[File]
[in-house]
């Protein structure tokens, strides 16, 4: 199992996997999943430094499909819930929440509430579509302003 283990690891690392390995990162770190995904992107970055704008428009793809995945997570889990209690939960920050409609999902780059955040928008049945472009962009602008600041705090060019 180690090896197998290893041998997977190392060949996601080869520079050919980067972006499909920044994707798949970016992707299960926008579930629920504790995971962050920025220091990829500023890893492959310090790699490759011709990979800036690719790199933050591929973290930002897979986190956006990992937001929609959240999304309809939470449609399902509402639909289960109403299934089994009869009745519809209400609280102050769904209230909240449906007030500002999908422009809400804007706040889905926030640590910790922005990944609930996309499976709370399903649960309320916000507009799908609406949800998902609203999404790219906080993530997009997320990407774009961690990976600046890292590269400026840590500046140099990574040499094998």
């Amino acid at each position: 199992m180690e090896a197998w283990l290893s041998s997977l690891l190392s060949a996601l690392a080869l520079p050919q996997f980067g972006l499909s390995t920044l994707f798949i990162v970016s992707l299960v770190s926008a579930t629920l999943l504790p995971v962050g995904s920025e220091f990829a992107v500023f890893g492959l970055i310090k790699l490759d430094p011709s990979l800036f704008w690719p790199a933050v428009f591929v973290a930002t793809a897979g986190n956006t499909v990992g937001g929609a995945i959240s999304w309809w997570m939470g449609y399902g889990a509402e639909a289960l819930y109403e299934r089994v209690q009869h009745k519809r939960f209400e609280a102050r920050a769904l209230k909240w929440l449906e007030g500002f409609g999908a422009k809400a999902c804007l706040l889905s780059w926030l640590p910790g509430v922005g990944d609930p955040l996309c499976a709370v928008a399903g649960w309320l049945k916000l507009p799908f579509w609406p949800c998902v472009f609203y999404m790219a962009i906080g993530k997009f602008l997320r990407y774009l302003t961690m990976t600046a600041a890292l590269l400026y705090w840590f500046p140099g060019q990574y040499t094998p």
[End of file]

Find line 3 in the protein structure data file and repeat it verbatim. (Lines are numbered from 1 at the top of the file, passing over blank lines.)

């Amino acid at each position: 199992m180690e090896a197998w283990l290893s041998s997977l690891l190392s060949a996601l690392a080869l520079p050919q996997f980067g972006l499909s390995t920044l994707f798949i990162v970016s992707l299960v770190s926008a579930t629920l999943l504790p995971v962050g995904s920025e220091f990829a992107v500023f890893g492959l970055i310090k790699l490759d430094p011709s990979l800036f704008w690719p790199a933050v428009f591929v973290a930002t793809a897979g986190n956006t499909v990992g937001g929609a995945i959240s999304w309809w997570m939470g449609y399902g889990a509402e639909a289960l819930y109403e299934r089994v209690q009869h009745k519809r939960f209400e609280a102050r920050a769904l209230k909240w929440l449906e007030g500002f409609g999908a422009k809400a999902c804007l706040l889905s780059w926030l640590p910790g509430v922005g990944d609930p955040l996309c499976a709370v928008a399903g649960w309320l049945k916000l507009p799908f579509w609406p949800c998902v472009f609203y999404m790219a962009i906080g993530k997009f602008l997320r990407y774009l302003t961690m990976t600046a600041a890292l590269l400026y705090w840590f500046p140099g060019q990574y040499t094998p």